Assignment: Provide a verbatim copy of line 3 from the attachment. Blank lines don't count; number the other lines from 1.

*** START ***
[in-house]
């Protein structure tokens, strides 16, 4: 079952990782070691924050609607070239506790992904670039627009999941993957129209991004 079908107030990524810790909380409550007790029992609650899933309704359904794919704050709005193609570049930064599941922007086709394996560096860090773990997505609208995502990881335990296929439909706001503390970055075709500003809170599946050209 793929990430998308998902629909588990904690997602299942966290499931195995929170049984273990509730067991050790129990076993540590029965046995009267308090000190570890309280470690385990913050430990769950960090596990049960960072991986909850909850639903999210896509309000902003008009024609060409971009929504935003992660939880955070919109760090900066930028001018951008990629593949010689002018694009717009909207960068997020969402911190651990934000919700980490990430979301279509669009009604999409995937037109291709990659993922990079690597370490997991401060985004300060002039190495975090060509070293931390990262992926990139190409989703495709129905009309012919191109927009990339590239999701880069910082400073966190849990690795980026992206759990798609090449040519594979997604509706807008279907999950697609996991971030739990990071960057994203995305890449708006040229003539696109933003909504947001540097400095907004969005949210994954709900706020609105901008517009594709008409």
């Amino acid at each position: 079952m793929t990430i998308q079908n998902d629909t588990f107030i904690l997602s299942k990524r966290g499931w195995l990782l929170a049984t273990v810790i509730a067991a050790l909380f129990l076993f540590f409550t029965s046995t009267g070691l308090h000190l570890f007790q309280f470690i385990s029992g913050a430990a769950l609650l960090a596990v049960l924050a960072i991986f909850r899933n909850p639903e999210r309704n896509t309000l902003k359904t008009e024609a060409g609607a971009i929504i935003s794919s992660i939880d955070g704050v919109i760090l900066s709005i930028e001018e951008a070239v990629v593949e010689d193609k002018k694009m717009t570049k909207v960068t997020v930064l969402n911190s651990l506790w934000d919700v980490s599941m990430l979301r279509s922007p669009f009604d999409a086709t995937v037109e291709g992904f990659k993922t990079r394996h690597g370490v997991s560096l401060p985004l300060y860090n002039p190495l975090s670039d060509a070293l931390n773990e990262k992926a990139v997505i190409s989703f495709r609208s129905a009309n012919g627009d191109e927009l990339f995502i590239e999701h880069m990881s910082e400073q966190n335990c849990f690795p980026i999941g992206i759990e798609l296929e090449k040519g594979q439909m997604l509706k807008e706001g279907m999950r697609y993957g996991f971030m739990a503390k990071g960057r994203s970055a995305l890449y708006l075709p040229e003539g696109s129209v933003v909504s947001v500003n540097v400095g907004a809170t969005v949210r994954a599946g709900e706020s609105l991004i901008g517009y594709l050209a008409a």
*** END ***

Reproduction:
């Amino acid at each position: 079952m793929t990430i998308q079908n998902d629909t588990f107030i904690l997602s299942k990524r966290g499931w195995l990782l929170a049984t273990v810790i509730a067991a050790l909380f129990l076993f540590f409550t029965s046995t009267g070691l308090h000190l570890f007790q309280f470690i385990s029992g913050a430990a769950l609650l960090a596990v049960l924050a960072i991986f909850r899933n909850p639903e999210r309704n896509t309000l902003k359904t008009e024609a060409g609607a971009i929504i935003s794919s992660i939880d955070g704050v919109i760090l900066s709005i930028e001018e951008a070239v990629v593949e010689d193609k002018k694009m717009t570049k909207v960068t997020v930064l969402n911190s651990l506790w934000d919700v980490s599941m990430l979301r279509s922007p669009f009604d999409a086709t995937v037109e291709g992904f990659k993922t990079r394996h690597g370490v997991s560096l401060p985004l300060y860090n002039p190495l975090s670039d060509a070293l931390n773990e990262k992926a990139v997505i190409s989703f495709r609208s129905a009309n012919g627009d191109e927009l990339f995502i590239e999701h880069m990881s910082e400073q966190n335990c849990f690795p980026i999941g992206i759990e798609l296929e090449k040519g594979q439909m997604l509706k807008e706001g279907m999950r697609y993957g996991f971030m739990a503390k990071g960057r994203s970055a995305l890449y708006l075709p040229e003539g696109s129209v933003v909504s947001v500003n540097v400095g907004a809170t969005v949210r994954a599946g709900e706020s609105l991004i901008g517009y594709l050209a008409a």